A Defense Modernization Story

We must recognize that today’s warfighters are responding and making decisions based on outdated policies designed to win our last war.

By Rise8


“Necessity is the mother of invention” has to be one of the best proverbs advocating for user centered design.

I need therefore I invent, or in the case of technological invention, I build. This fact is no different regardless of the sector, industry or discipline. But in the case of defense, the user can sometimes become entangled with the threat when innovating. In order to meet and anticipate threats, we are constantly looking for ways to not just transform what exists but also to innovate where nothing like it exists today. But if it doesn’t exist, then who are we building for?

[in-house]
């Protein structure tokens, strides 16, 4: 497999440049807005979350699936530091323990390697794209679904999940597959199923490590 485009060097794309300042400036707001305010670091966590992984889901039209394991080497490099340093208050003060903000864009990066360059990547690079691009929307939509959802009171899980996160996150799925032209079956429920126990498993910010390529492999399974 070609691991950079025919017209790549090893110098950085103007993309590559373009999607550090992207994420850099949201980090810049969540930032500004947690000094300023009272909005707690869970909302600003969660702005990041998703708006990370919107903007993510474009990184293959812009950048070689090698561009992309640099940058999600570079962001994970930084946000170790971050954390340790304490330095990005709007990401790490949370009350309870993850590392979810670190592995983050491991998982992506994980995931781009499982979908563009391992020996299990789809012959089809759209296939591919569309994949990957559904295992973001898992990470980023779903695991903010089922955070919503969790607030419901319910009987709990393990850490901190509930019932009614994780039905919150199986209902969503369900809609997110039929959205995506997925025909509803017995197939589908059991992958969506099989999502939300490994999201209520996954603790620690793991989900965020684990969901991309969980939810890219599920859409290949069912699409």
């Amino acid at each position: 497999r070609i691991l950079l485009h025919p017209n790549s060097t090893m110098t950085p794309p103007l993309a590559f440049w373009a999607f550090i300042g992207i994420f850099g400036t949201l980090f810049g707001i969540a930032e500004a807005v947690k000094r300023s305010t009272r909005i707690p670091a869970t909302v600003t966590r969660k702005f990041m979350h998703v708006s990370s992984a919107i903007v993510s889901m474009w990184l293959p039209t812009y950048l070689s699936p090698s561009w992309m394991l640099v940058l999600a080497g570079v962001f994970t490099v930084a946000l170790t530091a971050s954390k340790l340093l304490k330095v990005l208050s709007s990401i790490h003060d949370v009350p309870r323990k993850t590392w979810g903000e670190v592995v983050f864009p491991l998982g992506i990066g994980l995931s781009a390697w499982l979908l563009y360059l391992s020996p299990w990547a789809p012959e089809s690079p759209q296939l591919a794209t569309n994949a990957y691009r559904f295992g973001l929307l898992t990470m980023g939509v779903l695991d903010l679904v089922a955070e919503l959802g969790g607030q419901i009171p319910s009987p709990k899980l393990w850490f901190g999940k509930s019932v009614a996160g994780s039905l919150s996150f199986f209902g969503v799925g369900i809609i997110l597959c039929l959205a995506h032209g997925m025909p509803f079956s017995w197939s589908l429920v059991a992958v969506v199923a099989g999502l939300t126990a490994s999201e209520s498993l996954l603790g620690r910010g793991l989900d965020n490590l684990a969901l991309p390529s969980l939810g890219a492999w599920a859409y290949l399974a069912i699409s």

While modernization is a must in defense, before applying user center design we must recognize that today’s warfighters are responding and making decisions based on outdated policies designed to win our last war.

They have never been tested in a war with near-peer advisories. Additionally, these warfighters are trying to implement this policy on technology that was built before the current warfighters were even born. What it all adds up to is the realization that our capabilities are driven out of our ability to respond to the lessons of the past war, not anticipate future challenges.

If we are not careful as we modernize our existing processes, the outcome will be cloud-native, prettier UIs that are still bogged down by outdated policy: a pig rolled in glitter is still a pig.